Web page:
An Audiophile Switches From iOS to Android – Computer Audiophile

Note: I originally started this piece as an in-depth look at Android for audiophiles. I wanted to do the research and educate people so they didn’t have to spend their time combing the entire Internet. I figured the article would be a great resource for getting the best sound out of an Android device. After several days of research, talking to experts, even talking to Google, this article turned in a little different direction. There are major problems with Android audio. I ran into them. I tried to provide details and some workarounds, amid my frustration.

Chris Connaker, who runs the Computer Audiophile website, and who has been a guest on The Next Track several times, decided he wanted to try an Android phone. He chose what seems to be the best available model: the Google Pixel. The problems he encountered trying to play music are astounding. It’s not just that he couldn’t play high-resolution music, but he found that the phone doesn’t even have a hardware volume control switch.

I feel sorry for Android users who expect to be able to do more than the basics. Chris knows a lot about audio, and this should have been easy. It’s a tale of woe.

Source: Computer Audiophile – An Audiophile Switches From iOS to Android

10 thoughts on “An Audiophile Switches From iOS to Android – Computer Audiophile

  1. There is a reason why most “Android Ready” headphones and earbuds only have a one-button in-line remote. There are few manufacturers, like Sennheiser, who release three-button Android versions of their headphones, but the hardware support is very limited to only a handful of smartphones.

    I don’t get why Google, to this day, hasn’t figured that problem out.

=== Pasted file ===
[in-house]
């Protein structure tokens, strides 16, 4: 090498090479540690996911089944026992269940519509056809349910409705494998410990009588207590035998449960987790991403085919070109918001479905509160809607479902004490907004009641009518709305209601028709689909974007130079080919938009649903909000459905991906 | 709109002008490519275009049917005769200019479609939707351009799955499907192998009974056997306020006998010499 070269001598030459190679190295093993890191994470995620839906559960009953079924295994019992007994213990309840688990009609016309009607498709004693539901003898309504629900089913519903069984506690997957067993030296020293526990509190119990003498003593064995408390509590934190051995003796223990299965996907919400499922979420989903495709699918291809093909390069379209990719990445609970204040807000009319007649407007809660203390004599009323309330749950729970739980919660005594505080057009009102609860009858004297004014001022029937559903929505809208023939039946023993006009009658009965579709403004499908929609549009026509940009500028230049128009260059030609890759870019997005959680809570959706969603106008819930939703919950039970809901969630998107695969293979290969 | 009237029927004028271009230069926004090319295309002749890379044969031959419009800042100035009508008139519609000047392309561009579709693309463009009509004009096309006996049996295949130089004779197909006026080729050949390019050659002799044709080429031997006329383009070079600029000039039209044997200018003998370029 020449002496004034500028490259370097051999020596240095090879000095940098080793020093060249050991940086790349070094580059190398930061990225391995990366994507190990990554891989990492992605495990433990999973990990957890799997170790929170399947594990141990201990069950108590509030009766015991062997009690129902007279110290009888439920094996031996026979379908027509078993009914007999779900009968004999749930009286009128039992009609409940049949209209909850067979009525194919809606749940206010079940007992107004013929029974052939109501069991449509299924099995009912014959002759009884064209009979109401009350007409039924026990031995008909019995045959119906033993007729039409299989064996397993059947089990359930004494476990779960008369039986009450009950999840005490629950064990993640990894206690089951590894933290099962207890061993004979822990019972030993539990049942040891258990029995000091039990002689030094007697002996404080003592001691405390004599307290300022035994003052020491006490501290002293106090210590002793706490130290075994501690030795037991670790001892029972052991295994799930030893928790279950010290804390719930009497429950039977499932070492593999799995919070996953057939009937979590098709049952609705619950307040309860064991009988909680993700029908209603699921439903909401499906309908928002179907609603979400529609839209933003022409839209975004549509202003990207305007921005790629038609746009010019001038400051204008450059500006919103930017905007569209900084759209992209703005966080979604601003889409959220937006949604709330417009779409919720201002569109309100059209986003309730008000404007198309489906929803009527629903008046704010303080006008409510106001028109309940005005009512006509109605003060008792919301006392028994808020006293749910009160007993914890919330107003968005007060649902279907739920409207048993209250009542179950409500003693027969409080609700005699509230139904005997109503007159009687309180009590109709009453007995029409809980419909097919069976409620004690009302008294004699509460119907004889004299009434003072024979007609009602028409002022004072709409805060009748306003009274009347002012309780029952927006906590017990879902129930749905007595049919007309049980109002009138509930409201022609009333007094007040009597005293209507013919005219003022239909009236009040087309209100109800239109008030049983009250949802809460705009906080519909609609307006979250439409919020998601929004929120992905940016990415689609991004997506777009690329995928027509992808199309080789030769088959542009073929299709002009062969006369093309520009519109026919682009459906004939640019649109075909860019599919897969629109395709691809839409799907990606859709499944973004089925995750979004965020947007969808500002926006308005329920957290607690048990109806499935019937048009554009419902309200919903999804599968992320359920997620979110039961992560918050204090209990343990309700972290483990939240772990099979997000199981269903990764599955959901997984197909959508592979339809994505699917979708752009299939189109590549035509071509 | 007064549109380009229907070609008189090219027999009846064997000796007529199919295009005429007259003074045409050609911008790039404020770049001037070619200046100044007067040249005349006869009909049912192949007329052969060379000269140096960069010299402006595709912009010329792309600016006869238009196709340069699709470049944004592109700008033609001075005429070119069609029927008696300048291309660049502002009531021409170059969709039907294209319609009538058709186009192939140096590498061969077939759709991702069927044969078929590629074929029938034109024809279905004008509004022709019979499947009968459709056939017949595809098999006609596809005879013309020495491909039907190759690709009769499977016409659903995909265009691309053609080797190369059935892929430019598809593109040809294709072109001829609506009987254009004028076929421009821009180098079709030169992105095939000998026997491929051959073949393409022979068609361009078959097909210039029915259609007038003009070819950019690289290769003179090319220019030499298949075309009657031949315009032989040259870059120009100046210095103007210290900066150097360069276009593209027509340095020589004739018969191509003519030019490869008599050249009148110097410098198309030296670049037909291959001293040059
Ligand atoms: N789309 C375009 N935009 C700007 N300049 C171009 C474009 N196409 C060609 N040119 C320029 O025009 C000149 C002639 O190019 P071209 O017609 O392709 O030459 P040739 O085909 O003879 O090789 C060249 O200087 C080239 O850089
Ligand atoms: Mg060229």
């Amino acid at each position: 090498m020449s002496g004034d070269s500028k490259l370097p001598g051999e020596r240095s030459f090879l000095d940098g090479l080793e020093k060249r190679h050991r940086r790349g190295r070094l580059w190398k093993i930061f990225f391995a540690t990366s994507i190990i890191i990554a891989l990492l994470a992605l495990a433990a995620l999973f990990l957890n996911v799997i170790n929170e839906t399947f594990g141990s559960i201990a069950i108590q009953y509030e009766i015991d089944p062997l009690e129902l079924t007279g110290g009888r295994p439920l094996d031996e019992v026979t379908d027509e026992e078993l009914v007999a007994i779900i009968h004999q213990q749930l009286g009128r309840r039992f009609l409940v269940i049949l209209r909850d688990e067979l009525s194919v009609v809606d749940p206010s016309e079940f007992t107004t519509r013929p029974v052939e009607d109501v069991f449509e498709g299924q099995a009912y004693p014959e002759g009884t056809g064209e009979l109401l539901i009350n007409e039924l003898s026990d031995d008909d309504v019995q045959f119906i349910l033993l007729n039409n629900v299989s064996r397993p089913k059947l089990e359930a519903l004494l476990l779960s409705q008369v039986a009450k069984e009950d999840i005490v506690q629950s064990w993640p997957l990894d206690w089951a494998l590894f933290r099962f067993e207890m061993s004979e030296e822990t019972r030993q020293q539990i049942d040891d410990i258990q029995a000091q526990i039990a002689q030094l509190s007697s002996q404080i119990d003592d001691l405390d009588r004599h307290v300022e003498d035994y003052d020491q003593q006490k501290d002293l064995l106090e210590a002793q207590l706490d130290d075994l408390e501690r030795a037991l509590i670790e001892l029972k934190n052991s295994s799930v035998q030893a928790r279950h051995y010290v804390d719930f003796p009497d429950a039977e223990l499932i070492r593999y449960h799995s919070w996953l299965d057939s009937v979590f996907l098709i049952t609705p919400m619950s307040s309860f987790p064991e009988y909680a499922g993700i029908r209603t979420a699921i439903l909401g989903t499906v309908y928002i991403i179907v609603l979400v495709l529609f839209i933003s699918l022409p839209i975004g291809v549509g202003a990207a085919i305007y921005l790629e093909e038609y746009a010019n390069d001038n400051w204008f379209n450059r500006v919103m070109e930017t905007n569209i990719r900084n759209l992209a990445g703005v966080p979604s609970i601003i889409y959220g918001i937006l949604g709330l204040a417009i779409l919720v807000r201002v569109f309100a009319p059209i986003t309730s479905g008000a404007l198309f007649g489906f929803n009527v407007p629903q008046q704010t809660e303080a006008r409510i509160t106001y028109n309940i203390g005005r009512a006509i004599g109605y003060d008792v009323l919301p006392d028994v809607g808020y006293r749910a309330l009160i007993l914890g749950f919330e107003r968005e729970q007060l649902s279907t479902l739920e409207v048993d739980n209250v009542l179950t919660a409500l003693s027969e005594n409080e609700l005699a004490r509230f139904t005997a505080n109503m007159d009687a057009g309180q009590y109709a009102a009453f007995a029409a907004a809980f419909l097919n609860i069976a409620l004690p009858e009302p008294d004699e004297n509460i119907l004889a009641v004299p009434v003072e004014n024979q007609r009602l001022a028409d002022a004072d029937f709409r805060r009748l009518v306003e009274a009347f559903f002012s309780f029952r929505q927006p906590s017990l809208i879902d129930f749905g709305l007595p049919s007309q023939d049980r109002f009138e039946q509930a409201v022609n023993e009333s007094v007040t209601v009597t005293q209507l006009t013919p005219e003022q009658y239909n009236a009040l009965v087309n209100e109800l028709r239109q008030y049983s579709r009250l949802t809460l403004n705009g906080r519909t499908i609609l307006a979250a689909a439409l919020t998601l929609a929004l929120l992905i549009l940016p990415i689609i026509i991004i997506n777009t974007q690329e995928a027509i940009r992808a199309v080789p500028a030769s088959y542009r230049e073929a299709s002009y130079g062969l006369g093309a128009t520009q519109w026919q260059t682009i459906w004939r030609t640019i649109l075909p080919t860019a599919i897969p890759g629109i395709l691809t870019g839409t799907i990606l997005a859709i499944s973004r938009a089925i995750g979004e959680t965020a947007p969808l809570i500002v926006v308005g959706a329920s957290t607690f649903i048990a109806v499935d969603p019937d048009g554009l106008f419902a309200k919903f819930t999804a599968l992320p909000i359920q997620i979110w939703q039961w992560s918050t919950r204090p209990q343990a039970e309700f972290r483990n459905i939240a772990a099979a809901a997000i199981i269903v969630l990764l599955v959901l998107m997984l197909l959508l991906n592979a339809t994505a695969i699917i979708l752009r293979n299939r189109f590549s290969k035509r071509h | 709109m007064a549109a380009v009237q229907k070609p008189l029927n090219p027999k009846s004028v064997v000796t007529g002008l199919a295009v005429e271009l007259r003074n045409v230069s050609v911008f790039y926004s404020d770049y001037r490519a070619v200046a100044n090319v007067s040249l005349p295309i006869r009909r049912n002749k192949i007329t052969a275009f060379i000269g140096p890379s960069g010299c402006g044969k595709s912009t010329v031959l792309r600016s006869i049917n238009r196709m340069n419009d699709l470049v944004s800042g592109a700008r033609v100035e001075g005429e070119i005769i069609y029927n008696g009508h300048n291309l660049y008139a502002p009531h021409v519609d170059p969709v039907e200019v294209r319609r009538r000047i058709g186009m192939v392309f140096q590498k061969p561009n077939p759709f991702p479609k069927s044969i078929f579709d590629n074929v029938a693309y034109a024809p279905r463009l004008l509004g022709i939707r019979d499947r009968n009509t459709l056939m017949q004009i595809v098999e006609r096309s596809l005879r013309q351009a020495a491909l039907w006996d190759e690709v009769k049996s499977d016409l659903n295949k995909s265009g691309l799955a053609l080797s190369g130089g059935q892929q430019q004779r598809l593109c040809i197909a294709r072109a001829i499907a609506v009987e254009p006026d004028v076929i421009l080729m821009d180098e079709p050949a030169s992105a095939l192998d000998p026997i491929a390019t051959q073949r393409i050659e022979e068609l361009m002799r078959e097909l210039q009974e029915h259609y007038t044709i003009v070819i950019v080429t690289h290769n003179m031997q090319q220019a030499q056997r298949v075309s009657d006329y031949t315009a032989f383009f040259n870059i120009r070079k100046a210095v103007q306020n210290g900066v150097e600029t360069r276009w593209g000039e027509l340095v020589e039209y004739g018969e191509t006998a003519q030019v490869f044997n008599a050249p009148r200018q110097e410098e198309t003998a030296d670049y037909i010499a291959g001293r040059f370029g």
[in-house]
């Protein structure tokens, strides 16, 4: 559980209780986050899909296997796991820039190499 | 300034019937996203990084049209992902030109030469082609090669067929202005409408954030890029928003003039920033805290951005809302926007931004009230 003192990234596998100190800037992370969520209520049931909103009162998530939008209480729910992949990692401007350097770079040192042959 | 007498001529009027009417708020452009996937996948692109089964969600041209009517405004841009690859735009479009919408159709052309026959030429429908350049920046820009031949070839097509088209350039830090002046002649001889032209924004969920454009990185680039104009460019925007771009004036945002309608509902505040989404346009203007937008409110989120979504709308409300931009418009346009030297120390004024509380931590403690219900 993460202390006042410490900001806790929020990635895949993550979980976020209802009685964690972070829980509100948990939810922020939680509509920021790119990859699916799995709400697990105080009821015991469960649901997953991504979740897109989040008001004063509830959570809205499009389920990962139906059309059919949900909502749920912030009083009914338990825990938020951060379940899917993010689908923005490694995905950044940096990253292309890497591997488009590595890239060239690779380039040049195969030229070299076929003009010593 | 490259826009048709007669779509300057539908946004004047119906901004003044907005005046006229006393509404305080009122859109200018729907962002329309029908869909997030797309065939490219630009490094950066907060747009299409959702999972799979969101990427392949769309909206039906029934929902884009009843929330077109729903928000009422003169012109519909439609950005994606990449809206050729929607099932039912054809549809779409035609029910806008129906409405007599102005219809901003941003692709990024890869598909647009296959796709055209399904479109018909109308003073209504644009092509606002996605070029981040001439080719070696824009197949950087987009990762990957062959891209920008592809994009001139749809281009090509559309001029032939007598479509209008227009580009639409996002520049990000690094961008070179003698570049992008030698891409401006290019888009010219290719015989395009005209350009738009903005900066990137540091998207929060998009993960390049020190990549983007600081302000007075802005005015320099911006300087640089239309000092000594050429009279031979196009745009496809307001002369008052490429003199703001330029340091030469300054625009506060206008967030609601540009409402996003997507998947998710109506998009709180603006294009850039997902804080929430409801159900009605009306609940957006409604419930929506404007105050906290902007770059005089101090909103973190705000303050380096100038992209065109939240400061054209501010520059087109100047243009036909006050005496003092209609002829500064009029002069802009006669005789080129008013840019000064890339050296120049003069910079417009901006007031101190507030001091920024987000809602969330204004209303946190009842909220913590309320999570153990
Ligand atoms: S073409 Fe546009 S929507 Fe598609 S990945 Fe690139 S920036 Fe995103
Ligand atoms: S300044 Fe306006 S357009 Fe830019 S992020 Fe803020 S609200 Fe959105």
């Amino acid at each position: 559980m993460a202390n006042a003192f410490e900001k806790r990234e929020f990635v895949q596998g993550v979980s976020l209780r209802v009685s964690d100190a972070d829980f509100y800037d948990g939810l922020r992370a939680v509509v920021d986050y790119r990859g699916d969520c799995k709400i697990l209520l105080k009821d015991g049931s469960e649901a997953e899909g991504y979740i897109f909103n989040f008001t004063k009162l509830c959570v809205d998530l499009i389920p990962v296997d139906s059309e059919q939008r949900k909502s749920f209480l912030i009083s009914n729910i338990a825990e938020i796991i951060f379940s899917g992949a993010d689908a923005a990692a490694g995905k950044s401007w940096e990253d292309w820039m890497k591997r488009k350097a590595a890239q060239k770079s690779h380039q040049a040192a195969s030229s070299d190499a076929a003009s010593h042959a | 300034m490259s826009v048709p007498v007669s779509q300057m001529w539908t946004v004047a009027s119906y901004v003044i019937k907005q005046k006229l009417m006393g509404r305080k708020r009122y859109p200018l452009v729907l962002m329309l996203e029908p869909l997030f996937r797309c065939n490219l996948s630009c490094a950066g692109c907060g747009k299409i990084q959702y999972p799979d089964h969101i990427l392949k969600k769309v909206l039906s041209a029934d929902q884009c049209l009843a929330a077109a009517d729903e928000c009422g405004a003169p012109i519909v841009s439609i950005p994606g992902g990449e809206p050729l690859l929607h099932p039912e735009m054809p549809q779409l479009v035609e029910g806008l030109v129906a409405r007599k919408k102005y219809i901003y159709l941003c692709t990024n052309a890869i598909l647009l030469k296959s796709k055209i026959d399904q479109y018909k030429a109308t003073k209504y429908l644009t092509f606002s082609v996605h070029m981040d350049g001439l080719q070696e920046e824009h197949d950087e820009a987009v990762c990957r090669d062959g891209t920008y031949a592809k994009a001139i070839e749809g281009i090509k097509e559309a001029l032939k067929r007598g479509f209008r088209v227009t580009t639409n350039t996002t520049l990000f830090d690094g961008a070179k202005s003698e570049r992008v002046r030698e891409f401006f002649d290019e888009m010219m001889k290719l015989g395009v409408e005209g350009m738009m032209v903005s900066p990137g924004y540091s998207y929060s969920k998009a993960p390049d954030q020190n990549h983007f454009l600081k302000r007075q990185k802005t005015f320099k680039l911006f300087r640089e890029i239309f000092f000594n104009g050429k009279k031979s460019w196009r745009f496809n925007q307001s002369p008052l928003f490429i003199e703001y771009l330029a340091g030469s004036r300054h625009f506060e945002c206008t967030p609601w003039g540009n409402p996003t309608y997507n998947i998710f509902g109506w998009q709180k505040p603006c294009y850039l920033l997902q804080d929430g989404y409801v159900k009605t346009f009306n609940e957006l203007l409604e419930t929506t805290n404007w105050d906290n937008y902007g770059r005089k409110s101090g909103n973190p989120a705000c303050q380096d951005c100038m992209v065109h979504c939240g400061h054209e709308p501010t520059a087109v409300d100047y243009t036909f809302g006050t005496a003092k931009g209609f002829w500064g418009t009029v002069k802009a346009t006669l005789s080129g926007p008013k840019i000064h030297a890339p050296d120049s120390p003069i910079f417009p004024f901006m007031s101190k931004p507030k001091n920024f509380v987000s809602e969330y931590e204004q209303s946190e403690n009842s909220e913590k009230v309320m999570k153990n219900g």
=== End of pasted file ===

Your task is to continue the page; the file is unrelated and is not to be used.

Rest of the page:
2. There is a reason why most “Android Ready” headphones and earbuds only have a one-button in-line remote. There are few manufacturers, like Sennheiser, who release three-button Android versions of their headphones, but the hardware support is very limited to only a handful of smartphones.

    I don’t get why Google, to this day, hasn’t figured that problem out.

  3. Kirk this was very informative and helpful. Music is the main reason i stay within the Apple architecture for my devices. I have been disappointed of late with products from them – this article lets me know there are issues with other manufacturers as well.

  4. Kirk this was very informative and helpful. Music is the main reason i stay within the Apple architecture for my devices. I have been disappointed of late with products from them – this article lets me know there are issues with other manufacturers as well.

  5. I wasn’t familiar with this particular Android audio disaster, but it doesn’t surprise me given the total lack of Android support for low-latency audio APIs. iOS does support these via CoreAudio, and that’s why there is a robust market in music creation apps and hardware interfaces for iOS and almost none for Android. It seems clear that Google simply doesn’t care about music.

  6. I wasn’t familiar with this particular Android audio disaster, but it doesn’t surprise me given the total lack of Android support for low-latency audio APIs. iOS does support these via CoreAudio, and that’s why there is a robust market in music creation apps and hardware interfaces for iOS and almost none for Android. It seems clear that Google simply doesn’t care about music.

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